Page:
National Recovery Month provides an opportunity for individuals, communities, and organizations to come together and support those affected by substance abuse and addiction. Here are five meaningful ways to observe National Recovery Month:
Many communities organize events, workshops, and conferences during National Recovery Month. Check if any local events are happening in your area and actively participate in them. These events often include guest speakers, panel discussions, and personal testimonies that provide valuable insights and support. If there are no events planned, consider organizing one yourself, either virtually or in person, to bring your community together and foster conversations about recovery.
Sharing personal stories of addiction, recovery, and resilience can have a powerful impact. By sharing your own experiences or encouraging others to share theirs, you contribute to reducing the stigma surrounding substance abuse and addiction. This can inspire hope in those struggling and let them know that they are not alone. You can share your story through social media, blogs, support group meetings, or local media outlets.
National Recovery Month is an excellent time to show support for local organizations that provide resources, counseling, and treatment for individuals struggling with addiction. Consider volunteering your time, donating funds, or organizing fundraising events to support these organizations. Your support can make a significant difference in helping them continue their vital work.
Take the opportunity during National Recovery Month to educate yourself and others about addiction, recovery, and available resources. Attend webinars or workshops focused on addiction and recovery topics. Educate yourself about warning signs, prevention strategies, and treatment options so that you can support individuals in need. Share your knowledge with others, whether through social media, blog posts, or informal conversations.
National Recovery Month is also a time to advocate for policy changes and increased access to treatment and support services. Contact your local representatives and policymakers to voice your support for initiatives that address substance abuse and addiction. Join advocacy groups, expedition programs, or awareness campaigns that aim to influence public opinion and create positive changes in the community.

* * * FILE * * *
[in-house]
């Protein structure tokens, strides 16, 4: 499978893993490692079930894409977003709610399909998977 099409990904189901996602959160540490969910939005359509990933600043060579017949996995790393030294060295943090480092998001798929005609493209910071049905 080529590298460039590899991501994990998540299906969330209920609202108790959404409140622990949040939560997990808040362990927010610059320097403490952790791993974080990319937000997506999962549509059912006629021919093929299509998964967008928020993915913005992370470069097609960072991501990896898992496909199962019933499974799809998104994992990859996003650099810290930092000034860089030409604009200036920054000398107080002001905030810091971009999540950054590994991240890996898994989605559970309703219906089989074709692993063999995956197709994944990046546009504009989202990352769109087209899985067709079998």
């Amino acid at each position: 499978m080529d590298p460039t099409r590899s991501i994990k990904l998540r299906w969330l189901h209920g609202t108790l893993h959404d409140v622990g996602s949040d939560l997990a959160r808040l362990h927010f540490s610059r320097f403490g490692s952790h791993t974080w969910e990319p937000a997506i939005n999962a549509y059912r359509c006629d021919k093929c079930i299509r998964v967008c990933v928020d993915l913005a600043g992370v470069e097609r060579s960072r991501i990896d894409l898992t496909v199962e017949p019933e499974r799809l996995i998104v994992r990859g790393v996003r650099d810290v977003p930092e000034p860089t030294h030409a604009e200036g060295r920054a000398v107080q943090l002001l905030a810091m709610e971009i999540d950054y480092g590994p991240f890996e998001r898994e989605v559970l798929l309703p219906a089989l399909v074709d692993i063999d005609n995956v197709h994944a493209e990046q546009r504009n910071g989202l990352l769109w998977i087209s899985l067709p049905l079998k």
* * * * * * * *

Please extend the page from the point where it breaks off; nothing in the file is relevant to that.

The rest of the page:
Remember, observing National Recovery Month is not just limited to September. It is an ongoing commitment to support individuals on their journey to recovery, raise awareness, and promote a more compassionate and understanding society. By taking part in any of these ways, you contribute to a collective effort to combat substance abuse and addiction and help individuals reclaim their lives.
Common Substances Abused in Colorado Today
Colorado has unfortunately seen a rise in substance abuse and overdose rates in recent years. Before the pandemic, a small percentage (0.8%) of individuals aged 12 or older engaged in opioid misuse or dependence. Additionally, many reported dependence on illegal substances and alcohol. Between 2015 and 2020, drug overdose deaths surged from 15.4 to 24.9 per 100,000 people, marking a 62% increase over five years. Notably, 65.3% of all drug overdose deaths (987 deaths) in 2020 were attributed to opioid overdoses.
According to a 2020 study, Colorado holds the seventh position among states grappling with significant substance misuse issues. The primary three substances commonly abused include:
Alcohol is the most commonly abused substance in Colorado. Nearly 1 in 4 Colorado adults binge drink, and 15.5% of adults have an alcohol use disorder. Excessive drinking, besides its immediate risks, also has long-term effects on the immune system. This has led to over 2,600 alcohol-related deaths in Colorado since 2017.
Meth is the most commonly abused hard drug in Colorado, with overdose deaths from meth increasing by over 185% from 2015 to 2019. In 2020, there were 314 meth-related overdose deaths in Colorado.
Opioid abuse has become an epidemic in Colorado, with prescription opioids and heroin being the most commonly misused. Tragically, over 900 Coloradans died from an opioid overdose in 2020, over a 30% increase from 2019. Fentanyl, an extremely potent synthetic opioid, has become the primary driver of overdose deaths.
Recovery is Possible at Jaywalker Lodge!
As Recovery Awareness Month comes closer, it reminds us about the journey to feeling better and how important it is to have support and kindness for people going through tough times. Getting better in Colorado is something that can happen; you can contact us to start. We’re here to help and give you hope.
As Chief Executive Officer Bill provides leadership and manage all day-to-day operations of Jaywalker Lodge, an extended care residential addiction treatment program for adult men.